Leukemia Overview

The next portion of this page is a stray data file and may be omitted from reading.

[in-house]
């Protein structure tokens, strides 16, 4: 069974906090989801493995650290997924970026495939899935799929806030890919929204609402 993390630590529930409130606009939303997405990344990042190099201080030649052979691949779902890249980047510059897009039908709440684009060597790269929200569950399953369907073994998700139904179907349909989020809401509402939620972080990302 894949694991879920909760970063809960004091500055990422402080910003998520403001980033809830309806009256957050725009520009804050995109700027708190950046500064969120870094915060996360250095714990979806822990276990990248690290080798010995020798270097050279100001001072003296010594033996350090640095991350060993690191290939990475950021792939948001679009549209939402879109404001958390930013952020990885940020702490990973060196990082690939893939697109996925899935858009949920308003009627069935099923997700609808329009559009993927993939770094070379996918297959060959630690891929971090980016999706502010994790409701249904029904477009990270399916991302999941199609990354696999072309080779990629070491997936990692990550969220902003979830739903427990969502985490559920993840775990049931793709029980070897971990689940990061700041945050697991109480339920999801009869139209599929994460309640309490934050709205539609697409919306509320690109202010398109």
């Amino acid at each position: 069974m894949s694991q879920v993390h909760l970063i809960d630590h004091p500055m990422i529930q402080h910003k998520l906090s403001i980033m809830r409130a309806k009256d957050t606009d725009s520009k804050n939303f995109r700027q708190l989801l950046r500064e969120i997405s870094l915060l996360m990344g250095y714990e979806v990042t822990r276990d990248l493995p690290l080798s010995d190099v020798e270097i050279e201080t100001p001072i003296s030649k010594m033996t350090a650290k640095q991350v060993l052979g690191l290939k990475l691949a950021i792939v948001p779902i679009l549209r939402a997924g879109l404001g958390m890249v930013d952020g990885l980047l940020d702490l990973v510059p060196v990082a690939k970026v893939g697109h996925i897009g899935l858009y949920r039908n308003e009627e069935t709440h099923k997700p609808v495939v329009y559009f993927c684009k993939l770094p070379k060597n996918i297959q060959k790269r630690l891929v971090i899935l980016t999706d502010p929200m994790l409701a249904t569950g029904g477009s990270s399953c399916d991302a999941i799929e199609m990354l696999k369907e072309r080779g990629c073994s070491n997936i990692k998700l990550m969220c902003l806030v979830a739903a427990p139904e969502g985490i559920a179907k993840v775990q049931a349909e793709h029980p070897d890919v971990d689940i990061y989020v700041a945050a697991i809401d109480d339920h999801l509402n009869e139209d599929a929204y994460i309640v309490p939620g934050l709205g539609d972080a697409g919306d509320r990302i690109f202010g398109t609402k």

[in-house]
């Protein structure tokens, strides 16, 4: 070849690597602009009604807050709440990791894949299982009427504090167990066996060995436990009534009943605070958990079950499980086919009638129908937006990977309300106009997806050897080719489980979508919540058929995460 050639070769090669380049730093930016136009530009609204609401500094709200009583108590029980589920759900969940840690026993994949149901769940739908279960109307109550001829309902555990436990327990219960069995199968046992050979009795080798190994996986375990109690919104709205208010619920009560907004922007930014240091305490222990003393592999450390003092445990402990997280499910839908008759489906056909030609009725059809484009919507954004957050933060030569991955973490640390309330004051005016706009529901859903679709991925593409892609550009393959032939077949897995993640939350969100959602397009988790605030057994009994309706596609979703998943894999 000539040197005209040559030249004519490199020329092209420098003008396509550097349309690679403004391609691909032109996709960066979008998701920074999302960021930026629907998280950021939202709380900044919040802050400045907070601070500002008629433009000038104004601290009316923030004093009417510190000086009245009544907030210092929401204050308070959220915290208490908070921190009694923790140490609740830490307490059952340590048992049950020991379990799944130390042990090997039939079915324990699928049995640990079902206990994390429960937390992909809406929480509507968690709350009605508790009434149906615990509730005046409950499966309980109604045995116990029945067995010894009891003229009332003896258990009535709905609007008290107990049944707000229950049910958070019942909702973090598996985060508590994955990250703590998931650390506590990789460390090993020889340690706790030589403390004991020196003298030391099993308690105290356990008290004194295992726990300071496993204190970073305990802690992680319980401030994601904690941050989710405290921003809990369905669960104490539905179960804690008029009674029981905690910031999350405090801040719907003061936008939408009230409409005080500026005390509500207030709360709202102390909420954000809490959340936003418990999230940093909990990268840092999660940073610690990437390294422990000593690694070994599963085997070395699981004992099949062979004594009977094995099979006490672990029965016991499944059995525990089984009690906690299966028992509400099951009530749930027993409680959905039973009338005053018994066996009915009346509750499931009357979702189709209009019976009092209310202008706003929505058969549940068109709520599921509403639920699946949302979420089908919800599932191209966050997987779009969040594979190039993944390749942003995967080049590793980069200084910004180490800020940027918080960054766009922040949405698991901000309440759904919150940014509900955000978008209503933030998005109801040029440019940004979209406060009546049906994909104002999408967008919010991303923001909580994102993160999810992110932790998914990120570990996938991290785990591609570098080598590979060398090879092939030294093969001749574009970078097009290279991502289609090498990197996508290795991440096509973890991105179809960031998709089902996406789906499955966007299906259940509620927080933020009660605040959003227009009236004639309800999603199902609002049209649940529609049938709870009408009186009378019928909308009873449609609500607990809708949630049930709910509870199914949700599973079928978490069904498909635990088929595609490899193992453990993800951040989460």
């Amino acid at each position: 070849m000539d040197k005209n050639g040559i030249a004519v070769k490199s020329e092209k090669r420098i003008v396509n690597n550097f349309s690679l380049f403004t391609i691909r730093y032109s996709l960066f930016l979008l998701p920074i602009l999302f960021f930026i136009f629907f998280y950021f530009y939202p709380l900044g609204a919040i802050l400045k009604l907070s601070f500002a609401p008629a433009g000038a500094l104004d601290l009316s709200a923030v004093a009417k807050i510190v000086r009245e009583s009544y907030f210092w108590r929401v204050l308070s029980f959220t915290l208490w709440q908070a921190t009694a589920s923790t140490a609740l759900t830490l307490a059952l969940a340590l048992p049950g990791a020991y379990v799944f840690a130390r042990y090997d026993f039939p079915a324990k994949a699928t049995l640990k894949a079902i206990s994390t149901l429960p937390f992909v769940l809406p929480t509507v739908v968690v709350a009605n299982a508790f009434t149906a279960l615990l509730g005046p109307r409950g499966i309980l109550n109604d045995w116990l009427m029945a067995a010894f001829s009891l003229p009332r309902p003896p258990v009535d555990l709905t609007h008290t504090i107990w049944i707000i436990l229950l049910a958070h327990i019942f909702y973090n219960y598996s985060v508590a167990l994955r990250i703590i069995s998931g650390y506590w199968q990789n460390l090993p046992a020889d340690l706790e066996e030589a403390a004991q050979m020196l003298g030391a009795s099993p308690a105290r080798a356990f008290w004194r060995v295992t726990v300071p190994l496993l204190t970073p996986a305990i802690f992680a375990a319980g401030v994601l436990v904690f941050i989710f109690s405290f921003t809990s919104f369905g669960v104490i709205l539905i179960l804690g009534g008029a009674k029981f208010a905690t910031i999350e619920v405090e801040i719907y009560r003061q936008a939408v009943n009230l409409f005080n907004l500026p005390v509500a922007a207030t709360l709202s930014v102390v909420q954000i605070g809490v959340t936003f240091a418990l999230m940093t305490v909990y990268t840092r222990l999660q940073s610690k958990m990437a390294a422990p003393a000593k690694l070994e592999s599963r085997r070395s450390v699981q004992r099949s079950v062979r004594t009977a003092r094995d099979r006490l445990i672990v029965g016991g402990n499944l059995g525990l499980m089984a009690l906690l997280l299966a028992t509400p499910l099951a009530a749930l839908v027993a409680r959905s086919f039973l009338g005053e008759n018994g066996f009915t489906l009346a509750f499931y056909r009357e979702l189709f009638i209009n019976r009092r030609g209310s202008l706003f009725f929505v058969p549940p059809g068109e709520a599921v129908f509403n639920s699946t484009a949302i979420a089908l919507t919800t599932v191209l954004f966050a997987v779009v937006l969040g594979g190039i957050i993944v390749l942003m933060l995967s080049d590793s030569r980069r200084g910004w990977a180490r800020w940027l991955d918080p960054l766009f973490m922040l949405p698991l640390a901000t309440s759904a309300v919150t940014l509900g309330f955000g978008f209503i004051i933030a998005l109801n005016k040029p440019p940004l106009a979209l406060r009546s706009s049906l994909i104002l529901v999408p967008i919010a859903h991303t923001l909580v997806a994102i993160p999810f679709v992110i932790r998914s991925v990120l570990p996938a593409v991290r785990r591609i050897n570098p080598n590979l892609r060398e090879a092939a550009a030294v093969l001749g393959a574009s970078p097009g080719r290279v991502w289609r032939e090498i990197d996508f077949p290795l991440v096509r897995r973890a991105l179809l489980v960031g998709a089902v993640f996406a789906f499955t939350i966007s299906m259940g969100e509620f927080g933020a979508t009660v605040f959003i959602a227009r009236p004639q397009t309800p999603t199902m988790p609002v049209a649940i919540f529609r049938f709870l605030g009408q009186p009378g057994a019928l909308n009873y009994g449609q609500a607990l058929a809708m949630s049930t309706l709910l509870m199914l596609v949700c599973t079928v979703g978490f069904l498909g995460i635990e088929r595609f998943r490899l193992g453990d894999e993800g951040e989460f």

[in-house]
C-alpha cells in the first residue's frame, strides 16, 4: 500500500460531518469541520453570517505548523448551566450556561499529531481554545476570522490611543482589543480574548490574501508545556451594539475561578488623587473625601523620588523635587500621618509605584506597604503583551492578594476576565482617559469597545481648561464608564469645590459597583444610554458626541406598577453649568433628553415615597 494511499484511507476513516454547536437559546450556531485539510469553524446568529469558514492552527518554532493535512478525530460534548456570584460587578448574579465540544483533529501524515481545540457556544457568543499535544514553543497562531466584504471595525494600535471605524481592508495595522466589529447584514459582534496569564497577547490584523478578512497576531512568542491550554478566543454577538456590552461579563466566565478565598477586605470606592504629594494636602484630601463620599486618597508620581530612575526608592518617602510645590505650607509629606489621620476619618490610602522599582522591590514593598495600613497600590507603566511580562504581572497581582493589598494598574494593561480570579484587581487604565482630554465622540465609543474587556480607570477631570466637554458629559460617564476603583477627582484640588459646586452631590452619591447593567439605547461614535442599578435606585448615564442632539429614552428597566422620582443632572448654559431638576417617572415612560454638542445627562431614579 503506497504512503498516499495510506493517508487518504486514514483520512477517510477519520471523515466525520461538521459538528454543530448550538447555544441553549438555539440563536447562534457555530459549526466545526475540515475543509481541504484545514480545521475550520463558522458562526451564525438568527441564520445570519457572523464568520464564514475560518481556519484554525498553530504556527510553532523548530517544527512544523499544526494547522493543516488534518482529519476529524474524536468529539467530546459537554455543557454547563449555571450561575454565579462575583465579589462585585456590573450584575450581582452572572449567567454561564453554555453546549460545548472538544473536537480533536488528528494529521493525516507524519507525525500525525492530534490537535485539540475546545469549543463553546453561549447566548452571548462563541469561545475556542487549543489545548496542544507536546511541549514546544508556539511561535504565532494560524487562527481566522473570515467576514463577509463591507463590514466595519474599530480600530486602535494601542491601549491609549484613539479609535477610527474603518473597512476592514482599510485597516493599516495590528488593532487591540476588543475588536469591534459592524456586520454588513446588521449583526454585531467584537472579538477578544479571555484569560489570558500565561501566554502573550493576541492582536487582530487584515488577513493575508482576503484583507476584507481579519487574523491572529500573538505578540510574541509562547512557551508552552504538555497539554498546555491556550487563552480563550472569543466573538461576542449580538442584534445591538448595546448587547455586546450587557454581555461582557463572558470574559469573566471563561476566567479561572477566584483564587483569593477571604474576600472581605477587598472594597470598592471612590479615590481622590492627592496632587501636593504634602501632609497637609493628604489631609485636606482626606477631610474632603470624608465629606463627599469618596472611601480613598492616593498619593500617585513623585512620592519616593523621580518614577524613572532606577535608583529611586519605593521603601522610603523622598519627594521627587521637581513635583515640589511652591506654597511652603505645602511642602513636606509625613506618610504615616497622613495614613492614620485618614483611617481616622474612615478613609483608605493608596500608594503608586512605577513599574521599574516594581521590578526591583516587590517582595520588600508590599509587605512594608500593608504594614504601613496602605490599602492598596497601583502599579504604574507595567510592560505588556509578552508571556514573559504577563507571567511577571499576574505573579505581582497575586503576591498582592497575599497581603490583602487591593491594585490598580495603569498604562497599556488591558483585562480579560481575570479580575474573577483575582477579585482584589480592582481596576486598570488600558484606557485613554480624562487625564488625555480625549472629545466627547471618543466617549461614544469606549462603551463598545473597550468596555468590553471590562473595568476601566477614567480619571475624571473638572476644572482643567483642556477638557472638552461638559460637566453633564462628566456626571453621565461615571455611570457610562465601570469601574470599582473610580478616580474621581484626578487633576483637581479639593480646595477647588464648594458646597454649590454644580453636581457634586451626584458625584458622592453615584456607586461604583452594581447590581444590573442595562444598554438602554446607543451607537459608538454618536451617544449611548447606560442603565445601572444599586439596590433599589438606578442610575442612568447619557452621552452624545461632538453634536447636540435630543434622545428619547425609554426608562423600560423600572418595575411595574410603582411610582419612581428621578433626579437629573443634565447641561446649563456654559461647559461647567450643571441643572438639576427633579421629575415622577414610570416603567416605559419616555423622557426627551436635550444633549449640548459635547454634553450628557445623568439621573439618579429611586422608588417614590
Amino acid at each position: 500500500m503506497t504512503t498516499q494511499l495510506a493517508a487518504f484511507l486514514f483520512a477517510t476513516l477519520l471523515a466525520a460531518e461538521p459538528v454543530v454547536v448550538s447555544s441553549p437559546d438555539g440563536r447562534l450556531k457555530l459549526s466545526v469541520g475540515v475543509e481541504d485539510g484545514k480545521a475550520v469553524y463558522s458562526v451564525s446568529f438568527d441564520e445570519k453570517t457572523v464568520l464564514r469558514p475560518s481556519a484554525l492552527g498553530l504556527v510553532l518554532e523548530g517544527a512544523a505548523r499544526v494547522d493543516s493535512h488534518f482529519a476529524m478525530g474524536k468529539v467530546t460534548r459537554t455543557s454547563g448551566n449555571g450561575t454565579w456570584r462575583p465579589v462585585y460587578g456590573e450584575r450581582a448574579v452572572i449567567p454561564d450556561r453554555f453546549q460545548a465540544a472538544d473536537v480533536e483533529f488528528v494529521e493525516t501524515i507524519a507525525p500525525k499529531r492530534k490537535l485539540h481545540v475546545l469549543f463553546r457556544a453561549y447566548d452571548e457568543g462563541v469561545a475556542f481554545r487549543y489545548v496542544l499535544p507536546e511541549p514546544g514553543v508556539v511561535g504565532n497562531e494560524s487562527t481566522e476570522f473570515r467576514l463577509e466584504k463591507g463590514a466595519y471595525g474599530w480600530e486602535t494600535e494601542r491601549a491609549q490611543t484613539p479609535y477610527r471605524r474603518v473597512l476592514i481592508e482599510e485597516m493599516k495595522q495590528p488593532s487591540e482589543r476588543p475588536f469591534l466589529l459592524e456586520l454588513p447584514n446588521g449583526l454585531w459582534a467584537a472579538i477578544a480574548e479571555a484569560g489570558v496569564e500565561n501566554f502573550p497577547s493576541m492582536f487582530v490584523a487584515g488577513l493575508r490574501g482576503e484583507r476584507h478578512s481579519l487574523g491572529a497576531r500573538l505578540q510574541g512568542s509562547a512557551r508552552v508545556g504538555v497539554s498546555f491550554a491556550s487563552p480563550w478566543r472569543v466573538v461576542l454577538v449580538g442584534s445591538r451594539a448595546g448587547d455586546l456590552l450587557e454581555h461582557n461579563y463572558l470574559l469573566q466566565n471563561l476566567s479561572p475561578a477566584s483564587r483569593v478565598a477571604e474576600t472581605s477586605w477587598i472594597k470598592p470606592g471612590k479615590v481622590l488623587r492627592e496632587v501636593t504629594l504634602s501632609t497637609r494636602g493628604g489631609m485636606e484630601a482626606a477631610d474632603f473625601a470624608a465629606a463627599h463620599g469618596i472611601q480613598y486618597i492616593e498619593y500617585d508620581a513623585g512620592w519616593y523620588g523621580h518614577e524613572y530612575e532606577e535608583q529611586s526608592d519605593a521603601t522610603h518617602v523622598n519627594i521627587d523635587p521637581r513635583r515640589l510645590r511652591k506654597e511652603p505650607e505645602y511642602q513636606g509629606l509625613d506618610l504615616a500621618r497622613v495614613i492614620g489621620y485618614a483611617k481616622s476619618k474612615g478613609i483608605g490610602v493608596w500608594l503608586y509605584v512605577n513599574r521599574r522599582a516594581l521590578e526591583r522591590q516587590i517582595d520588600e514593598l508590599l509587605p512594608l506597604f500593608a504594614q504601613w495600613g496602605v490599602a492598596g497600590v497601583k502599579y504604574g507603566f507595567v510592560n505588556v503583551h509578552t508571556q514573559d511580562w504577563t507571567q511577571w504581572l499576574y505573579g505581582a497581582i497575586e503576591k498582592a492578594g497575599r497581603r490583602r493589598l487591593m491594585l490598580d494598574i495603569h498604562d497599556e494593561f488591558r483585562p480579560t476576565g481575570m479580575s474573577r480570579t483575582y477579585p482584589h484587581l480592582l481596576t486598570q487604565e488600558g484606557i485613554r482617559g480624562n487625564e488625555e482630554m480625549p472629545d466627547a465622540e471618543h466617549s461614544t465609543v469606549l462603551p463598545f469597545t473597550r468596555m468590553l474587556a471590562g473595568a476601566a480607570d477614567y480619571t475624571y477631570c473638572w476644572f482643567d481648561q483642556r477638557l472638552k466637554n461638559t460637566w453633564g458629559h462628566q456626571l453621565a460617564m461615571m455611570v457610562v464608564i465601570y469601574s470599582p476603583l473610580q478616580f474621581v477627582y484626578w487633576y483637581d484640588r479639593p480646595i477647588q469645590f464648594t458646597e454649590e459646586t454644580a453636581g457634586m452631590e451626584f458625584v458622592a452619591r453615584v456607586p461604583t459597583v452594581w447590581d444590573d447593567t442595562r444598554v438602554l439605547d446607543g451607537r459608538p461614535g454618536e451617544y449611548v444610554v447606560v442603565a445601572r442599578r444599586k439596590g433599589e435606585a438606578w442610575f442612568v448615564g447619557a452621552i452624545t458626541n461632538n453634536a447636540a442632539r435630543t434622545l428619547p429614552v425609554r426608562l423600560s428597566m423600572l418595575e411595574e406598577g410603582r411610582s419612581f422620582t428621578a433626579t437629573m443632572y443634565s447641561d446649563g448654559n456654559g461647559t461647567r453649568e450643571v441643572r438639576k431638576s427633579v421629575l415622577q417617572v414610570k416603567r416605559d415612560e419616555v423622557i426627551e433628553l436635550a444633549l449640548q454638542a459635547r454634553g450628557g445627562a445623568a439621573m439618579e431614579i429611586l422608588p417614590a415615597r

Leukemia is cancer of white blood cells that affect the bone marrow and circulating white blood cells, as well as organs such as the spleen and lymph nodes. Etiology An increased risk of developing leukemia is (post nuclear radiation in Nagasaki Hiroshima z. B.) or certain chemicals (eg., Benzene) Prior to treatment with certain cytotoxic drugs, particularly procarbazine, Nitroseharnstoffe upon exposure to ionizing radiation (cyclophosphamide , melphalan), and epipodophyllotoxins (etoposide, teniposide) infection with virus (for example, human T-lymphotropic viruses 1 and 2, Epstein-Barr virus) Chromosomal translocations pre-existing conditions such as immune deficiency syndromes, chronic myeloproliferative neoplasms and genetic defects (z. B. Fanconi anemia, Bloom syndrome, ataxia telangiectasia, down syndrome, infantile X-linked agammaglobulinemia) pathophysiology The malignant transformation usually occurs at the level of pluripotent stem cells, although sometimes deterministic stem cells, their differentiation ability is limited, are involved. Abnormal proliferation, clonal expansion and decreased apoptosis (programmed cell death) lead to a displacement of normal blood components by malignant cells. French-American-BRITISH (FAB) classification of acute leukemia FAB classification description Acute lymphoblastic leukemia L1 lymphoblasts with uniform, round nuclei and cytoplasm narrow L2 More variability of lymphoblasts occasionally irregularly shaped cores with wider cytoplasm than L1 L3 lymphoblasts finer nuclear chromatin u nd blue to dark blue cytoplasm with myeloid leukemia M1 Zytoplasmavakuolen Acute Acute undifferentiated myeloid leukemia No granulation in the cytoplasm M2 Acute myeloid leukemia with differentiation few to many cells with low pronounced granulation M3 Acute promyelocytic leukemia Typical Promyelozytengranula M4 Acute myelomonocytic leukemia Mixed Morphol ogy with myeloblastären and monocytic elements M5 Acute Mono Blast leukemia Pure Mono Blast morphology M6 Acute erythroleukemia predominantly immature erythroblasts that look sometimes megaloblastär M7 Acute megakaryoblastic cells with an irregular surface, can be identified by the constrictions The clinical presentation reflects the displacement of normal hematopoiesis and organ infiltration leukemia cells. Of the leukemia cells inhibitory factors produced, and the displacement of the bone marrow inhibit normal hematopoiesis; as a result there is anemia, thrombocytopenia and granulocytopenia. The infiltration of organs leads to hepatomegaly, splenomegaly, and lymphadenopathy. Occasionally, the kidneys or the gonads are affected. Meningeal infiltration can lead to brain pressure symptoms and cranial nerve palsies. Findings at the time of diagnosis of the most common forms of leukemia feature Acute Lymphocytic Leukemia Acute Myeloid Leukemia Chronic Lymphocytic Leukemia Chronic myeloid leukemia age peak childhood All Ages Middle and older age Young adult white blood cell count high at 50% normal or decreased at 50% High at 60% normal or decreased at 40% higher at 98% normal or decreased 2% higher at 100% differential blood count many lymphoblasts Many Myeloblasts Small lymphocytes Total myeloid series anemia In> 90%, difficult case of> 90%, difficult case about 50 %, slightly at 80%, slightly platelet Decreases in> 80% Reduced> 90% decreases in 20-30% high at 60% reduced at 10% lymphadenopathy Common Uncommon Common Rare splenomegaly At 60% At 50% Most present and moderate severity usually available and massively pronounced Other findings Without prophylaxis often CNS involvement Rare CNS involvement Occasionally Auer rods was originally made in the Myeloblasts Occasionally hemolytic anemia and hypogammaglobulinemia Decreased leucocyte alkaline phosphatase Philadelphia chromosome> 90% positive classification While the distinction between acute and chronic leukemia in terms of life expectancy, the classification is according to today Ausreifungsgrades of the cells made. Peripheral blood blasts with permission of the publisher. From Chang K., Forman S. In Atlas of Clinical Hematology. Edited by J. O. Armitage. Philadelphia, Current Medicine, 2004. var model = {thumbnailUrl: ‘/-/media/manual/professional/images/peripheral_blood_blast_cell_high_de.jpg?la=de&thn=0&mw=350’ imageUrl: ‘/ – / media / manual / professional / ? images / peripheral_blood_blast_cell_high_de.jpg lang = en & thn = 0 ‘, title:’ Peripheral blood blasts ‘description:’ ‘credits’ with permission of the publisher. From Chang K., Forman S. In Atlas of Clinical Hematology. Edited by J. O. Armitage. Philadelphia, Current Medicine, 2004. ‘hideCredits: false, hideTitle: false, hideFigure: false, hideDescription: true}; var panel = $ (MManual.utils.getCurrentScript ()) Closest ( ‘image-element-panel.’). ko.applyBindings (model, panel.get (0)); Acute promyelocytic leukemia with permission of the publisher. From Chang K., Forman S. In Atlas of Clinical Hematology. Edited by J. O. Armitage. Philadelphia, Current Medicine, 2004. var model = {thumbnailUrl: ‘/-/media/manual/professional/images/acute_promyelocytic_leukemia_high_de.jpg?la=de&thn=0&mw=350’ imageUrl: ‘/ – / media / manual / professional / images / acute_promyelocytic_leukemia_high_de.jpg lang = en & thn = 0 ‘, title:’? Acute promyelocytic leukemia ‘description:’ u003Ca id = “v37895157 ” class = “”anchor “” u003e u003c / a u003e u003cdiv class = “”para “” u003e u003cp u003eAkute promyelocytic leukemia is usually the easiest to diagnose acute myeloid leukemia

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